I love Barbara’s books because she designs them to be used from toddlers up through teens. I have her Thanksgiving, Easter and Christmas books and in each one she uses various font sizes. The idea is when you children are toddlers you just read the LARGE font and as they grow older you add in the smaller sized font. When Christmas Came uses John 3:16 to explain the meaning of Christmas one phrase at a time. Christmas is about: God, Love, the World, Giving, Jesus, Choice, Hope, Eternal Life, & Promise
- Fisher Price Little People nativity
This was an idea I got from my cousin. Children learn by doing so why not give them a way to act out the Christmas story? We got the Fisher Price Little People Nativity from Family Christian and the boys love when I pack up most of their regular toys after Thanksgiving and bring out the nativity for them to play with during the Christmas season. They love arranging and rearranging the characters and especially love it when I allow them to listen to Luke 2 being read aloud from my Bible app while they play.
- The 12 names of Christmas who Jesus is to me
This little book comes with 12 ornaments. Each with a picture symbolizing a name of Christ on one side and a verse on the other. Each ornament has a corresponding devotional in the book that can be read all at once when decorating the tree or one each day for the twelve days of Christmas.
Here are a few of the ornaments hanging on our tree.
- Advent Calendar
In the interest of full disclosure I don’t have the advent calendar I am recommending. We got a late start this year so I’m modifying a simple grocery store version for this year. But my boys response has been so positive that I am already planning to purchase this more advance calendar next year. It comes with 24 magnetic figures representing different characters in the Christmas story. In each little door you can also place a small piece of candy and a bible verse to read with each character. It’s a great way to refocus our attention back to the reason for the season each day.
- Service Outreaches
I can’t express enough how important service out reaches have been. From the time Daniel was 6 months old I have taken him to buy items for Operation Christmas Child’s shoeboxes. We have also taken bakery treats to the local public service departments. Purchased items for refuges and meals and gifts for single mom’s and their kids. I make sure to have him fully involved in choosing the items and delivering them. He has been able to show a good grasp of what is needed and what would be enjoyable and he doesn’t ask for things for himself when we are on these trips because I explain how blessed we have been and this is a time to bless others.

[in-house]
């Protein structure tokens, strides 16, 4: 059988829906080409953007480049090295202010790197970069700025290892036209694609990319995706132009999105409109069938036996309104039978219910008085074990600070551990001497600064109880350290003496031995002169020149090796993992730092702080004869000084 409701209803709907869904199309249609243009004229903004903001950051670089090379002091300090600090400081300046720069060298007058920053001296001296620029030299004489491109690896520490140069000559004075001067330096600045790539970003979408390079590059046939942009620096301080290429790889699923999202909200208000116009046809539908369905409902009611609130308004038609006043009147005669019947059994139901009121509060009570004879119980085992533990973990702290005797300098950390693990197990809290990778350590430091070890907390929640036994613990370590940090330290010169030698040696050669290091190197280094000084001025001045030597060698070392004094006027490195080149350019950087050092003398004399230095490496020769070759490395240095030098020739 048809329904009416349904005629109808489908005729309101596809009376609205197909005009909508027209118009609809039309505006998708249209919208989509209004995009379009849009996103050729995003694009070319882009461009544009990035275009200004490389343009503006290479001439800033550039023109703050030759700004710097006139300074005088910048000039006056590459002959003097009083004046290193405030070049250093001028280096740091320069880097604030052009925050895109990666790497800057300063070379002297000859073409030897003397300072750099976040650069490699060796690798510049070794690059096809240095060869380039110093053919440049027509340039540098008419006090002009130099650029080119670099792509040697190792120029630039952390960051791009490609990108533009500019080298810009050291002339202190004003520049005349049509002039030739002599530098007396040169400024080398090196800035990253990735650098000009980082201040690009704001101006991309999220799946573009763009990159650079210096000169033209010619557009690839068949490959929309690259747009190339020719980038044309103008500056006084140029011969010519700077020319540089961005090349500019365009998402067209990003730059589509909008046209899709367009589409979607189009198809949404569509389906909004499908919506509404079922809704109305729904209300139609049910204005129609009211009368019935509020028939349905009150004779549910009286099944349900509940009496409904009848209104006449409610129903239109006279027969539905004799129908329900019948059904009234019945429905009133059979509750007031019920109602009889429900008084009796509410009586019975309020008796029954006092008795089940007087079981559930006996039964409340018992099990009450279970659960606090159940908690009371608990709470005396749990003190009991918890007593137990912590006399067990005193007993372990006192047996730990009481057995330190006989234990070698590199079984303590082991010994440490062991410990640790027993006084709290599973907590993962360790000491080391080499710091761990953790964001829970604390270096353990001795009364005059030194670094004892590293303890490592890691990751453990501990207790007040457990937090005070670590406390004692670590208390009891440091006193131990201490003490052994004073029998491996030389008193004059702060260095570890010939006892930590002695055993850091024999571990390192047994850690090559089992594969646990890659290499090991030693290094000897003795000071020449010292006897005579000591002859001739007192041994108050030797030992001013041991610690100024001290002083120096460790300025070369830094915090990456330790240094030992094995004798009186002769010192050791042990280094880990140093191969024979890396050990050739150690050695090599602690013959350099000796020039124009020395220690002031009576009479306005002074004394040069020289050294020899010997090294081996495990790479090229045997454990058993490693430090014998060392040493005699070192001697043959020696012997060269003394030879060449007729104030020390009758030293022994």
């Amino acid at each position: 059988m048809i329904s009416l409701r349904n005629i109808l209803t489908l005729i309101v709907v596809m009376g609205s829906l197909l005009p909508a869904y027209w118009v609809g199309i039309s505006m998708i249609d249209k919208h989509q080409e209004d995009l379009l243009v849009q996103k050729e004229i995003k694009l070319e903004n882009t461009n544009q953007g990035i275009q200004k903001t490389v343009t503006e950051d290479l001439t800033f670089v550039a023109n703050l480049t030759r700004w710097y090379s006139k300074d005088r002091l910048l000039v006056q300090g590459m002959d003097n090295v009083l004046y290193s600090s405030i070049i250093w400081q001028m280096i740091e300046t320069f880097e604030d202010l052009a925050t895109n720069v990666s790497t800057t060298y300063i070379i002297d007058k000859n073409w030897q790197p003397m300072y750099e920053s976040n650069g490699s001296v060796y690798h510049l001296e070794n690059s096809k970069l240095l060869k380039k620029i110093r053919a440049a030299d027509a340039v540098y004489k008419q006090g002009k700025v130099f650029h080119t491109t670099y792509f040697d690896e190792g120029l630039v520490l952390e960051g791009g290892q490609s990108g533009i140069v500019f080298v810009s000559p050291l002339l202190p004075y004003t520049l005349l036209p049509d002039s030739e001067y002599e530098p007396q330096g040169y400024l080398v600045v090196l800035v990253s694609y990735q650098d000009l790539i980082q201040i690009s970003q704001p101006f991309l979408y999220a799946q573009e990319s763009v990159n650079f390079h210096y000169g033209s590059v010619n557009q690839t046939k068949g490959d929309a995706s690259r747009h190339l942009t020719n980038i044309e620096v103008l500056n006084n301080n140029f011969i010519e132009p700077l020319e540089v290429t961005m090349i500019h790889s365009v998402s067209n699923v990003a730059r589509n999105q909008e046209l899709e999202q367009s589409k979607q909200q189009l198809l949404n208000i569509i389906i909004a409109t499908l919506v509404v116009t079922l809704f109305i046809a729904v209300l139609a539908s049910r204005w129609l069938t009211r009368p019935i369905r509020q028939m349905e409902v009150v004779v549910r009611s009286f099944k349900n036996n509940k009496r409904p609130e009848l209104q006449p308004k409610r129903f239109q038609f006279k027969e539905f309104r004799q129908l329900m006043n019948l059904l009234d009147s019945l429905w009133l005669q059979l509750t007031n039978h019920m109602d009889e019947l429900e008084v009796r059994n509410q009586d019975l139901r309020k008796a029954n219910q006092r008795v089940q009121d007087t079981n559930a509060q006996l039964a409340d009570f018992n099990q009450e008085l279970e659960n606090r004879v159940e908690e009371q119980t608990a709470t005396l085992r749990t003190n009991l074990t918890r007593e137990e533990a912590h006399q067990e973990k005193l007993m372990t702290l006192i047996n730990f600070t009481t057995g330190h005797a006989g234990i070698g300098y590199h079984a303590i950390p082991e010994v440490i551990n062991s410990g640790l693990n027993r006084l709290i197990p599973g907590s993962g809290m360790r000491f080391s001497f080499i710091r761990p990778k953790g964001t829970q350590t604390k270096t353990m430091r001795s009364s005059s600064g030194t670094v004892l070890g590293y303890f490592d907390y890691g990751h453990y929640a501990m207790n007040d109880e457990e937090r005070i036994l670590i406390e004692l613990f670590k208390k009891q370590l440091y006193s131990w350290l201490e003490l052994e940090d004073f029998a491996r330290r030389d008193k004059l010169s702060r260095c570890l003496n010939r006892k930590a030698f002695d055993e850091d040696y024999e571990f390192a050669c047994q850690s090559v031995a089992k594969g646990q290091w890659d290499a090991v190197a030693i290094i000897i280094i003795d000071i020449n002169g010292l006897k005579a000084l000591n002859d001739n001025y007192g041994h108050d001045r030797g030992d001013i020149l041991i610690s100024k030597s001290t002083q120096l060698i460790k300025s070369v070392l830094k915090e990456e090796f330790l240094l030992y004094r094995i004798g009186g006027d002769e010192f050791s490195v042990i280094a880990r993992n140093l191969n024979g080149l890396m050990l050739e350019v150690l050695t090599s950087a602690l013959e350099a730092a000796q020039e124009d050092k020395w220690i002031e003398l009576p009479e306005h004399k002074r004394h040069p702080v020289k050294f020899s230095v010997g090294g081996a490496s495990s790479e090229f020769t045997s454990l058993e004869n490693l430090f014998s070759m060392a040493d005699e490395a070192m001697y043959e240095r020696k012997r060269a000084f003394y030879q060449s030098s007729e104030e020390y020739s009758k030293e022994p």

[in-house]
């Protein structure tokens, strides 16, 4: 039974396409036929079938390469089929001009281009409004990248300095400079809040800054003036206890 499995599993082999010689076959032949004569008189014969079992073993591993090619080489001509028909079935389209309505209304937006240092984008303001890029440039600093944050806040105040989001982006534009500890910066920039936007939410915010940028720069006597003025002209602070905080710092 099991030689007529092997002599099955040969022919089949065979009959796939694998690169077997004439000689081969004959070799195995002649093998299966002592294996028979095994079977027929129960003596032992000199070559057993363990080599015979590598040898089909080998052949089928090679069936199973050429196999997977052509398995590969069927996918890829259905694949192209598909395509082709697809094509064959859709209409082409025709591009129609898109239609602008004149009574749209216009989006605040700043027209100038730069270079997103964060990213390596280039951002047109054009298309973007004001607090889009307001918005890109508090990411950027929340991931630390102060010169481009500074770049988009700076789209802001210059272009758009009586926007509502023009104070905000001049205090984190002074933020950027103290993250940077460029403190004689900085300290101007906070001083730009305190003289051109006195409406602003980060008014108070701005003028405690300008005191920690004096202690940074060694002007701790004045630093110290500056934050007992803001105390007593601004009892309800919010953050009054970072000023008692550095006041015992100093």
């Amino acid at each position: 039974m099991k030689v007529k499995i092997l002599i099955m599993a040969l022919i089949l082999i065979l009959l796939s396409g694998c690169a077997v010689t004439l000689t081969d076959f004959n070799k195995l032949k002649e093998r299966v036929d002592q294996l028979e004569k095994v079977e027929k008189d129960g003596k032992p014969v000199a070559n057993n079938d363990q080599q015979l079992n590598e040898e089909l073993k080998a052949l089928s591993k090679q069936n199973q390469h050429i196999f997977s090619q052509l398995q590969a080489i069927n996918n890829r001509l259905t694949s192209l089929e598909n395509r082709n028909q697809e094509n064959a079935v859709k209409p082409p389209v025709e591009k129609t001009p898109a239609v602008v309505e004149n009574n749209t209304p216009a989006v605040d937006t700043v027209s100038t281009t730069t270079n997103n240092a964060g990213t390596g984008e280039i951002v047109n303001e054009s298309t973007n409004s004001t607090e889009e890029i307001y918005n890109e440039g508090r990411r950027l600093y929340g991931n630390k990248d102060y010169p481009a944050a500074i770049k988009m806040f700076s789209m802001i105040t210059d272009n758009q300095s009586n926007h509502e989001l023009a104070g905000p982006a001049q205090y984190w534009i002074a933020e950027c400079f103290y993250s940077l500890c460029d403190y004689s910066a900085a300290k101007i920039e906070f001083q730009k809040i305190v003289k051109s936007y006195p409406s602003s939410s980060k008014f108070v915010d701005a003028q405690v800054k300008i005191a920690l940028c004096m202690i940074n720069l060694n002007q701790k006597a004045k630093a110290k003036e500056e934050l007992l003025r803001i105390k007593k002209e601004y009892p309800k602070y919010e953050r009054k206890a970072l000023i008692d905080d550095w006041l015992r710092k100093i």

Here is my favorite story from this year’s trip:
Every year I do a little project with the boys and usually the talk before hand goes like this “We are going to go buy some things for little boys and girls who don’t have nice things.” Daniel says “Ok” and then picks out some things he thinks another little boy would like. This year the conversation wasn’t as easy. He asked a lot of “why” and “what happened?” questions that required a lot more thought and explanation on my part. Since we were doing a project for single mom’s and their kids I explained that God had given us a good daddy and given daddy a good job so he could provide nice things for his family but not everyone has a daddy or they might not have a job so they don’t have money to buy nice things. This seemed to satisfy him until we got to the store and I asked him what he wanted to pick out for the little boys and girls and he said “I want to buy them a Daddy to take care of them.”
- Nativity picture books
This one is pretty simple, each week we make a library trip and get at least one new “Christmas Story Book.” The pictures might change a little but the basic message is still the same and it helps reinforce the message of Christmas each time they bring me the book and ask me to read. Which happens about 20 times a day. That is another reason we use the library for this…the variety keeps mom sane.
- A Birthday Cake for Jesus
This is another idea I took from a family member. When her children were little she had a happy birthday to Jesus Cake each year. I think we are going to try it. It will help drive home the point that we are celebrating Jesus birthday.
Enjoy your intentional Christmas!